These are my stories as a volunteer member of the Sheriff's Search & Rescue team in Coconino County, Arizona. I'll share what it's like to go from a beginner with a lot to learn to an experienced and, hopefully, valuable member of the team, as well as the missions, trainings, and other activities along the way.
About Coconino County
About Coconino County
Encompassing 18,661 square miles, Coconino County, Arizona, is the second largest county in the U.S. but one of the least populated. Our county includes Grand Canyon National Park, the Navajo, Havasupai, Hualapai and Hopi Indian Reservations, and the largest contiguous ponderosa pine forest in the world. Elevations range from 2,000 feet above sea level along the Colorado River to 12,633 feet at the summit of Mt. Humphreys in Flagstaff.
August 14, 2008
An All-Nighter on Kendrick Peak
I checked the clock: 11pm. Why were we being called out so late? Maybe the reporting party, one of the missing men's sons, kept thinking they'd show up at any moment and procrastinated. Oh well, no matter. Off I went.
When seven of us got to the mountain, a deputy was already climbing the 4.5-mile Kendrick Trail but had not had any voice contact with the subjects or found any clues. Another deputy filled us in on the details, as the reporting party sat cross-legged on the ground nearby, not looking particularly alarmed by the situation. We were told the men were in their early fifties and weighed about 260 and 280 pounds. (Yikes, I thought, I hope they'll be able to walk out on their own. A carry-out would be a doozy.) They had no lights, maybe one liter of water between them, were wearing t-shirts and had no extra layers of clothing. They did have cell phones but had left them in the car.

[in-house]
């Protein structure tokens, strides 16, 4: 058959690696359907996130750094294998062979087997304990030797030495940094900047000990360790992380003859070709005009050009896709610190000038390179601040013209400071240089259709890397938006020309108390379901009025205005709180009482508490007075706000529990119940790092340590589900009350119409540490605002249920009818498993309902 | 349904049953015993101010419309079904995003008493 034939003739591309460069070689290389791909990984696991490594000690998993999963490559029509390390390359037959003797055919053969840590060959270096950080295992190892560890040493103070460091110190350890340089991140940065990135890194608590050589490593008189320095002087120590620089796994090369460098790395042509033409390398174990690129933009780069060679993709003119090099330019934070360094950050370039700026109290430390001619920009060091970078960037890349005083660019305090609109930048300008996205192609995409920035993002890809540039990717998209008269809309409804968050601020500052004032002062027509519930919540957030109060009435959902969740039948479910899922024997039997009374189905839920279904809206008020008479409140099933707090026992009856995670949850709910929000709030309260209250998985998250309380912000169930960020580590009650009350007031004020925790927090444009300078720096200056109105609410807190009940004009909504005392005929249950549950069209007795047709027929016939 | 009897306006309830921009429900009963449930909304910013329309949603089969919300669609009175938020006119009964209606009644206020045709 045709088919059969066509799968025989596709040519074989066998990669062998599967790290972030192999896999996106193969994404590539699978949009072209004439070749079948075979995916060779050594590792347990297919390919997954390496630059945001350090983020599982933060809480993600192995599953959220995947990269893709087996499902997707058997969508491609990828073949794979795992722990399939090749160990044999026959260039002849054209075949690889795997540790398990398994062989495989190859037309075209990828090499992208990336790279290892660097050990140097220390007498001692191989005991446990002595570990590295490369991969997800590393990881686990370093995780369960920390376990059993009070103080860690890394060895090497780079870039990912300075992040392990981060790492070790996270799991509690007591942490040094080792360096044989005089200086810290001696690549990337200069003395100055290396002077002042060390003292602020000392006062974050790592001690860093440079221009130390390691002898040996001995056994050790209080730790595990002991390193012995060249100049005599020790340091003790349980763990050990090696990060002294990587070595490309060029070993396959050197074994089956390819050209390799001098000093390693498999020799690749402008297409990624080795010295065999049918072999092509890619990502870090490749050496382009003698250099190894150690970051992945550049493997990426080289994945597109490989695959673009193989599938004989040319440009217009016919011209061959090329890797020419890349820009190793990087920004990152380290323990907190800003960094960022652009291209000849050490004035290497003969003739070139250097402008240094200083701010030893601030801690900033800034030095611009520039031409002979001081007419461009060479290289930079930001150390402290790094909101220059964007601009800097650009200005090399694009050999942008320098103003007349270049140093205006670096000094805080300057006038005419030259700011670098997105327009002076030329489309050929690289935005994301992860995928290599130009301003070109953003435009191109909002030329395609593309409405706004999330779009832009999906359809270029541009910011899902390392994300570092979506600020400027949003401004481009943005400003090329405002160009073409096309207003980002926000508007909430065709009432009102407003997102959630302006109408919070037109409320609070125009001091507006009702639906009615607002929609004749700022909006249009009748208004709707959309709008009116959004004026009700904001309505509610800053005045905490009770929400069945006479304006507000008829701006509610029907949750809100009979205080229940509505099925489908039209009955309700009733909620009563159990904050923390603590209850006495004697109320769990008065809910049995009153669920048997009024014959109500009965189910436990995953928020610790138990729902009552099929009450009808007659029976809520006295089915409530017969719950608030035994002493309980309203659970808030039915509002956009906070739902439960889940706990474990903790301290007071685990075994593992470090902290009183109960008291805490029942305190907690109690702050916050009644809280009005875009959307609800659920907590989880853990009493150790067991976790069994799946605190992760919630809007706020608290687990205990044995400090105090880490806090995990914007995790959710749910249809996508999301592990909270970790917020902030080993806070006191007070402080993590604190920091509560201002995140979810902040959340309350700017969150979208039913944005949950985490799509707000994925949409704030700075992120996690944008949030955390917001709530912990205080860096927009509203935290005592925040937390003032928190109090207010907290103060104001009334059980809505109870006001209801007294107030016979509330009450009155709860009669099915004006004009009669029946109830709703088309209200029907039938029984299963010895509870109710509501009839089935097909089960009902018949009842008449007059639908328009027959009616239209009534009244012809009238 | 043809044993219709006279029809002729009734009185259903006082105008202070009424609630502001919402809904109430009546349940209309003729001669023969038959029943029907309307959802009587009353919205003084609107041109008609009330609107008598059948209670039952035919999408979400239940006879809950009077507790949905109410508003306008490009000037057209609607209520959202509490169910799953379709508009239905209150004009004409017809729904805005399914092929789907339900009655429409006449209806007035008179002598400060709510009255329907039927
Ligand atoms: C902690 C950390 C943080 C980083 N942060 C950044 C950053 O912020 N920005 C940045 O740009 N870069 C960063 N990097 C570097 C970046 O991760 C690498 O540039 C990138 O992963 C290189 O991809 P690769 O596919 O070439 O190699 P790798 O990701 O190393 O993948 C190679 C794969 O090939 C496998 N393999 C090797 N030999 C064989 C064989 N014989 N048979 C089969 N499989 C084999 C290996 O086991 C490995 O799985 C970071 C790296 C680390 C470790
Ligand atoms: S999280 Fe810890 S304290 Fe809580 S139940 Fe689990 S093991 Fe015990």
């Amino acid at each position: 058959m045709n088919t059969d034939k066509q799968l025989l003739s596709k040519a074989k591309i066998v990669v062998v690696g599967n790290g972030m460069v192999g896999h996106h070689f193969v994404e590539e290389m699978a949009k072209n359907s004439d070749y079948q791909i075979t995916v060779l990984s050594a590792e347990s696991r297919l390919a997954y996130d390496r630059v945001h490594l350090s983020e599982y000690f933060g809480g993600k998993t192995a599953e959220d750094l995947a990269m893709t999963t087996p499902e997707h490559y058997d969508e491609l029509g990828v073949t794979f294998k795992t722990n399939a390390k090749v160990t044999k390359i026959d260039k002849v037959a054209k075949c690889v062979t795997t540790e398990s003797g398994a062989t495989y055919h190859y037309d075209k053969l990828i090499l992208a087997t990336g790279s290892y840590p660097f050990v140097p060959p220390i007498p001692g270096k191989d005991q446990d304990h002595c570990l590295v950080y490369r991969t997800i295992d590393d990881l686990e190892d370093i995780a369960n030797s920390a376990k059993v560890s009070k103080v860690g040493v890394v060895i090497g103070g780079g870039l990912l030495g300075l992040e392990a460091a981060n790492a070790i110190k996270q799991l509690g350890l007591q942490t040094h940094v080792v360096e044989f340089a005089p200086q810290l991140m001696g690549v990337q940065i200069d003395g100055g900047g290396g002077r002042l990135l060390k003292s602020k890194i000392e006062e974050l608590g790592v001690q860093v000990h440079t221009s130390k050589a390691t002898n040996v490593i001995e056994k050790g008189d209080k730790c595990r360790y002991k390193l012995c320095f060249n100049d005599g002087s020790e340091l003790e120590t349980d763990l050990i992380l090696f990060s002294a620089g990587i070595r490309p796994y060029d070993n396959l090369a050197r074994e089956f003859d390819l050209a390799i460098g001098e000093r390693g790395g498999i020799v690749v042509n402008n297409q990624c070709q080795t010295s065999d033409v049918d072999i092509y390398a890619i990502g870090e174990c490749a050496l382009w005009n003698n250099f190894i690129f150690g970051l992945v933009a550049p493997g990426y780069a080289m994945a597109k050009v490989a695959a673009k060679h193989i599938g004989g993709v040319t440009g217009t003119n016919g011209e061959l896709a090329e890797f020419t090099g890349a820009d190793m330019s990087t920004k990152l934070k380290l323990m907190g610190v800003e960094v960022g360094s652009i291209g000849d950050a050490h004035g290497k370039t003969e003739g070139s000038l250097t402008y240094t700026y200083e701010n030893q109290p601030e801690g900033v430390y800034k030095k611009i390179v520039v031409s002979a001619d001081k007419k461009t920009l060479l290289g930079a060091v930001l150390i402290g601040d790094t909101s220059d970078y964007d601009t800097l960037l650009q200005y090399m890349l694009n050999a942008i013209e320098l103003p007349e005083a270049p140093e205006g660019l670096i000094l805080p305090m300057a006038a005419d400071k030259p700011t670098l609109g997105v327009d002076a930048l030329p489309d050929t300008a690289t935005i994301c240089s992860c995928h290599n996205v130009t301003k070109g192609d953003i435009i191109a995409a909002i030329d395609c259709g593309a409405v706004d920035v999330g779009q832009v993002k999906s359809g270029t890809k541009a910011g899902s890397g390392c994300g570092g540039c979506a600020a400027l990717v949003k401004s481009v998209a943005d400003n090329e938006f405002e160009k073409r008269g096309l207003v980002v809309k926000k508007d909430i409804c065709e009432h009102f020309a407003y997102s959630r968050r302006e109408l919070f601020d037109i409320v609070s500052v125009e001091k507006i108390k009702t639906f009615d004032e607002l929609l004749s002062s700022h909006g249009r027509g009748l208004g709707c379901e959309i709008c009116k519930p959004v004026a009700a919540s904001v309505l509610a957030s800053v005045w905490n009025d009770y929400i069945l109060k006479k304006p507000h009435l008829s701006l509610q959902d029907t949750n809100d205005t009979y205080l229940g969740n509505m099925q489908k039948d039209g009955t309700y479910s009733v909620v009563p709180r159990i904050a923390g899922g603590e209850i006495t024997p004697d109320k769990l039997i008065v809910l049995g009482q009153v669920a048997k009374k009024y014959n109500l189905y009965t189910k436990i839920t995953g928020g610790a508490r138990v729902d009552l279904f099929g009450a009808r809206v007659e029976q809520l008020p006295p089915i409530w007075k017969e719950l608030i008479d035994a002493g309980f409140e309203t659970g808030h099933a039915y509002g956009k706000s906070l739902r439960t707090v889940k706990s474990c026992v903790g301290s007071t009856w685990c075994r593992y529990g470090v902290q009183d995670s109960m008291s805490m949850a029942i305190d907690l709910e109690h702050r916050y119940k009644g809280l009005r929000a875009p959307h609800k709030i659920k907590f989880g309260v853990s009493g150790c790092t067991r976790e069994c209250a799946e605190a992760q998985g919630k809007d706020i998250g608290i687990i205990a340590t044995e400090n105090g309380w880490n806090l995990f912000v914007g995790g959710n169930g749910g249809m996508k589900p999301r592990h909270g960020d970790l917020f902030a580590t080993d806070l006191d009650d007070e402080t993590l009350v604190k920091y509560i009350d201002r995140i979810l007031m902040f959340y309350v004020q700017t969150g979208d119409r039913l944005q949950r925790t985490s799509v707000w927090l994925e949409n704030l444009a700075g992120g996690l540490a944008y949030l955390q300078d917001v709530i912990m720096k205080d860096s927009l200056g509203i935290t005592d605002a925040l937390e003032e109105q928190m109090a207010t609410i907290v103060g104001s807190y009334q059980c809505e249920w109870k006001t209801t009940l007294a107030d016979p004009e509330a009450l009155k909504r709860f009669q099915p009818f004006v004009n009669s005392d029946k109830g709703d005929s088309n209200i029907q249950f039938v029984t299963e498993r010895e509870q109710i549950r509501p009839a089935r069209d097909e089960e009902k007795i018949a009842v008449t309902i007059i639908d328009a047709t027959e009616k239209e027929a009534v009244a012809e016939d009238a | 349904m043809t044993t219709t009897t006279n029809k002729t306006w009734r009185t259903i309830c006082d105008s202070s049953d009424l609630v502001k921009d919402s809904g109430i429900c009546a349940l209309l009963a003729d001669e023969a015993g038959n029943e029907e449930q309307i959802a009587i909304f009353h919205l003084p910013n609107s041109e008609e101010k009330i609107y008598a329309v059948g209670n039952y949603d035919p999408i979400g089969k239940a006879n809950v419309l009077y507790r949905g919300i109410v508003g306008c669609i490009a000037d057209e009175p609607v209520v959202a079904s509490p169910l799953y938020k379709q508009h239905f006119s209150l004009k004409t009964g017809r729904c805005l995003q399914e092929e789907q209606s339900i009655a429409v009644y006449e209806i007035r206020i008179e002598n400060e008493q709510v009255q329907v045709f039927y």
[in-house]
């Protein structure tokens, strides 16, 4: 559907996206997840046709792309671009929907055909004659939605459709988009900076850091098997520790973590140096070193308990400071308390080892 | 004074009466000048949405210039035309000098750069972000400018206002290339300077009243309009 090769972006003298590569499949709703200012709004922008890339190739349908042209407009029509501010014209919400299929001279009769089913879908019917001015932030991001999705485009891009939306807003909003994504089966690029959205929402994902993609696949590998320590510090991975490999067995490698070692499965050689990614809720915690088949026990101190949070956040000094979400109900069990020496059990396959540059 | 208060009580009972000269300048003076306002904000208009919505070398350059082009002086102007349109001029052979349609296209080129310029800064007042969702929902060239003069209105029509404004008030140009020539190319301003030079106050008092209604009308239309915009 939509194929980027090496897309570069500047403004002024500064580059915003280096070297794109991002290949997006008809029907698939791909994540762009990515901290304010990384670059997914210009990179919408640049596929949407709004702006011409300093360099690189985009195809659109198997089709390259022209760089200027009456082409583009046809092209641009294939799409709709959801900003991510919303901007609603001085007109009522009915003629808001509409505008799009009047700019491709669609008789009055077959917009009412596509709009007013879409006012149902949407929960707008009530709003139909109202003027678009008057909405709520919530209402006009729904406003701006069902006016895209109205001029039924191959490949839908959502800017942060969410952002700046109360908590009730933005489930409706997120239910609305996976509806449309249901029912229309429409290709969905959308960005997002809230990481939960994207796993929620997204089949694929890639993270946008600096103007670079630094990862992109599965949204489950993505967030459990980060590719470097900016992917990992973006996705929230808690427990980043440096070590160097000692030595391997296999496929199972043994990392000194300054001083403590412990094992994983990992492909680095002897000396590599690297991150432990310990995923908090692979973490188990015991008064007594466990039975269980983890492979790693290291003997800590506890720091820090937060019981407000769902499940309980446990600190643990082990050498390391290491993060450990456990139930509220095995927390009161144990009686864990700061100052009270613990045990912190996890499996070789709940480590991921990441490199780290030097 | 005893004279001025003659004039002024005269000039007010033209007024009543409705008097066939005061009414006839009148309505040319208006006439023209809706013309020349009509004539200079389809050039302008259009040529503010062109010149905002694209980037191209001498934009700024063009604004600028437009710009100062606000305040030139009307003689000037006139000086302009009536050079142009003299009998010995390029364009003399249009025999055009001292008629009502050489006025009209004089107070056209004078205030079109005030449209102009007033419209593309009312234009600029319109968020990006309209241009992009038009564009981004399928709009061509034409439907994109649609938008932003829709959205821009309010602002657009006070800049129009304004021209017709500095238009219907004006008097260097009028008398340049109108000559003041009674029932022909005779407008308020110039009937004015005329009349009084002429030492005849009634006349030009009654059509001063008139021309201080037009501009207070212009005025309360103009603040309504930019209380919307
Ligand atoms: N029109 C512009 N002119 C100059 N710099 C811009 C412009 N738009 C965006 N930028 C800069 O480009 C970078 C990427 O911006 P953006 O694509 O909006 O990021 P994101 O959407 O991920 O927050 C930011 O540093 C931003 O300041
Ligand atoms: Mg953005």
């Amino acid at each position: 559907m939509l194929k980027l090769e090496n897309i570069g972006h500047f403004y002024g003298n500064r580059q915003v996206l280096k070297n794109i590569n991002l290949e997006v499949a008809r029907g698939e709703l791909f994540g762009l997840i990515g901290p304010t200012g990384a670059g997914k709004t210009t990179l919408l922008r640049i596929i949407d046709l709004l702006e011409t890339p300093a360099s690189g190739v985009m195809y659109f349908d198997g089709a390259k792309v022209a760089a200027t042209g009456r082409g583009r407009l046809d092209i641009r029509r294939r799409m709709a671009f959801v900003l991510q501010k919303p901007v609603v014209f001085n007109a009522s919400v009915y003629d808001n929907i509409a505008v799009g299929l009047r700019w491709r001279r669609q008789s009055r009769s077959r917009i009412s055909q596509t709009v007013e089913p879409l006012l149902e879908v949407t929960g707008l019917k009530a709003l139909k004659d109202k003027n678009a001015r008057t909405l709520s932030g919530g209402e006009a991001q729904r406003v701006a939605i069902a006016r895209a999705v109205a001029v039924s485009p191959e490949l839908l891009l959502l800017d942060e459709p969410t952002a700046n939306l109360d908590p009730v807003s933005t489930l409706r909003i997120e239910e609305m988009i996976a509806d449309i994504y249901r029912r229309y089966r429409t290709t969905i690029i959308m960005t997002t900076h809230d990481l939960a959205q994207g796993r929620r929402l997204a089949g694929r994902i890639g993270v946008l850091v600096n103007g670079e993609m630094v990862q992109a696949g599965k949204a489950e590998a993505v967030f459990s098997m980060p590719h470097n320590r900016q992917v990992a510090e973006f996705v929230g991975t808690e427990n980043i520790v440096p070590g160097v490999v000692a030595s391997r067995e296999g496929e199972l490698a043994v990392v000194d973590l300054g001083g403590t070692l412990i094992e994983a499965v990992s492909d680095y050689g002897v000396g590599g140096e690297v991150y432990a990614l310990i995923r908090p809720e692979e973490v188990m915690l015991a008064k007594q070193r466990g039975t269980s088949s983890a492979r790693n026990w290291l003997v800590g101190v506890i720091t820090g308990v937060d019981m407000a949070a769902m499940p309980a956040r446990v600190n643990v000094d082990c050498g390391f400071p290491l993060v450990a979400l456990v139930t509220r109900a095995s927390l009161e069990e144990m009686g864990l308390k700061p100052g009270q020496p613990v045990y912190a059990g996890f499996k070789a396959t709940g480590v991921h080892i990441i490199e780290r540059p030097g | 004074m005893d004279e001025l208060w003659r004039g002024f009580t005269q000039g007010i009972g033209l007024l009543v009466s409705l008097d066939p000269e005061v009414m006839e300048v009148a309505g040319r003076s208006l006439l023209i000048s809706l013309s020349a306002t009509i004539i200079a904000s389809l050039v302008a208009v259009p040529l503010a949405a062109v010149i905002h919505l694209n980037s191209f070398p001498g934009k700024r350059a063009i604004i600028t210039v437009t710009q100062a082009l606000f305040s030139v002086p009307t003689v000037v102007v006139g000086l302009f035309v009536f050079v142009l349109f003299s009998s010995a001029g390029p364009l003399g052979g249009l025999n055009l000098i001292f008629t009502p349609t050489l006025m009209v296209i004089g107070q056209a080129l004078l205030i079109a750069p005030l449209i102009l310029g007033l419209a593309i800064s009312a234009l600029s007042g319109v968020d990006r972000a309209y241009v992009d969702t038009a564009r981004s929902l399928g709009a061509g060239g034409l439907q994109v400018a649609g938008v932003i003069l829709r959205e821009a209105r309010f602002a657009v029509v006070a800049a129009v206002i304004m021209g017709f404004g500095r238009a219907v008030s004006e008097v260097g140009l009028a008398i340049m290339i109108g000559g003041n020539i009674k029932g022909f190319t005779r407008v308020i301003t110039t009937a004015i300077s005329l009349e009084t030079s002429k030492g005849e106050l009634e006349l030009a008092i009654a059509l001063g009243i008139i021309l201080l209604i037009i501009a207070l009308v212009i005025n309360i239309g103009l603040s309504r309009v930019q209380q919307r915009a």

Our plan: Four of us would start up the trail, putting our tracking skills to use and calling periodically, until we reached the point where the subjects had last been seen by the son as he was descending. (The older men had turned around, having decided they weren't up for continuing to the summit. The son was much faster and had already gone to the top.) At that point, at about 8,800 feet, we'd split into two groups of two and go off-trail. Meanwhile, the others would drive Forest Service roads around the base of the mountain.
As we all set off to carry out our assignments, Kingman Ranger was searching from the air. The noise from the helicopter made it difficult to listen for any response to our calls. Every once in a while as we were hiking, one of us would stop suddenly and say, "Hey, I think I heard something." So we'd wait until the helicopter moved off, call again and listen. Nothing. (Though I had a hard time hearing anything but my own huffing and puffing. It wasn't easy keeping up with my speedy companions, who didn't seem winded at all.) We spent about an hour on the trail before coming to the point last seen.
Even with our headlamps and flashlights off, we could easily see the trail; the moon was bright and the sky clear. And much of the trail was lined with rocks. But we did check for prints where drainages or game trails may have confused the men in the dark and caused them to veer off, but we found no evidence anyone had gone off the trail.
At the point last seen, we stopped to take a drink and snack break while studying our topo map and discussing the next course of action, when we'd split into two and two. Meanwhile, we listened to radio traffic between Incident Command, Kingman Ranger and those driving Forest Service roads. The men in one of our vehicles had stopped to call out and listen and thought they'd heard something in the distance, up on the mountain. Ranger was in the process of flying over that area.